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Dulce Et Decorum Est

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Dulce et Decorum Est

What makes this poem so great is it's ability to move the reader. By using strong words, symbolic images, and unpleasant situations, it keeps the reader's attention and focuses their mind. Although Wilfred Owen (1893-1918) manages to bring forth these literary techniques, he also keeps to a poetic frame, using rhyme to almost give the poem a musical beat. By far the nearest thing that I can think of is that it almost feels like you are marching through the poem, slowly drudging into what these poor boys had to call daily life. The irony of the poem is almost incomprehensible.

Owen uses vocabulary that quickly shifts the reader's frame of mind. Although it starts off in the first stanza as him almost telling a story, soon it changes, to where we are actually there, in the story. For instance, the first stanza is full of past-tense verbs: "lost their boots," "turned our backs," "cursted through sludge." But the second stanza, almost as if we are all reliving his nightmares, switches to present tense: "GAS! GAS! Quick boys!," "I saw him drowning." By making this change, it makes the poem feel more alive. He also uses the word "haunting" in the first stanza, an interesting choice of words. Perhaps it is to show us that he is still haunted by the demons of the war?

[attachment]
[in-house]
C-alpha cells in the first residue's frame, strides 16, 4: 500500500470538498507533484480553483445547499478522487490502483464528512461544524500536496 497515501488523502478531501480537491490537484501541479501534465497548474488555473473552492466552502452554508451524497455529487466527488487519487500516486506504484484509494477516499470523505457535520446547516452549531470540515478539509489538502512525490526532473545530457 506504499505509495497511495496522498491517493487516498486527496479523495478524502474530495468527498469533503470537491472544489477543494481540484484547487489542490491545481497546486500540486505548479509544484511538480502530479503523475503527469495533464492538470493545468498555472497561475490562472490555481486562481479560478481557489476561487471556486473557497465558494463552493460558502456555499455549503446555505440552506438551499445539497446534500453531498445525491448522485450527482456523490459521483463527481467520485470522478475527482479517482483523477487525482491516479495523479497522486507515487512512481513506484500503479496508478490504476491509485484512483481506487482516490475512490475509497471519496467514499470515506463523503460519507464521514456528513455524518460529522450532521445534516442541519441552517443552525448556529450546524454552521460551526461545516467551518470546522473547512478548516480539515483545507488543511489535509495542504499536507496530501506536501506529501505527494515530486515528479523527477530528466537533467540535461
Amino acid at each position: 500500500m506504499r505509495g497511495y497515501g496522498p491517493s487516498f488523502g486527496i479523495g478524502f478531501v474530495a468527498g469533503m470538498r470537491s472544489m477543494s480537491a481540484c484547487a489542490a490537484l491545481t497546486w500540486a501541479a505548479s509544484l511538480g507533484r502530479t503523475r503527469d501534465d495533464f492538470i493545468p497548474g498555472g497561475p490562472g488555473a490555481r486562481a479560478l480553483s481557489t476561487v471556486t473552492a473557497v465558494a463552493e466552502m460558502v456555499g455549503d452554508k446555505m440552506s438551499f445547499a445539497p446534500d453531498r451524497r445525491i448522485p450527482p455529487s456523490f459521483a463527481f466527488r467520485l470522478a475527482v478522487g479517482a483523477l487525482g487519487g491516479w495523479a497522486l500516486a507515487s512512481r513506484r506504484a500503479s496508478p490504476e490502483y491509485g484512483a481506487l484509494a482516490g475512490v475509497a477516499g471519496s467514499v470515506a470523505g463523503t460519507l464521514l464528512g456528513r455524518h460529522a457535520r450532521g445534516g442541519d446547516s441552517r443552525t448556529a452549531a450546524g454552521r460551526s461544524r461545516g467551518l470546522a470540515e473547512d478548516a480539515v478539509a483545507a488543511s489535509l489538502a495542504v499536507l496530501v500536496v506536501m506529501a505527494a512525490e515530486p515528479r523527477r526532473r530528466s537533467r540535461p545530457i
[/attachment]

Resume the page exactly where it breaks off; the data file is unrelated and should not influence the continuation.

Owen uses irony in the poem, too. Although we get the impression that the soldiers have had a hard life, by the end of the first stanza we think that their time up front is over, because they are heading to the rear for rest. But that's when the gas hits them...

Owen brings us into his life in the third stanza, which is short. But it is short to prove his point: he will never get rid of this horrible sight, of the poor man without a gas mask dying in front of him. He wants the reader to remember this, that it will never go away for him, or any of the other veterans who do make it out alive from the war. Although the World War I ended almost a century ago in 1918, those same fears and horrible sights are present with the soldiers who came back from World War II, Korea, and Viet Nam.

The title of the poem is aimed directly at those that have never actually seen war, yet seem to speak of it with such authority that they have seen it. Dulce et decorum est pro patria mori is a latin phrase meaning "How



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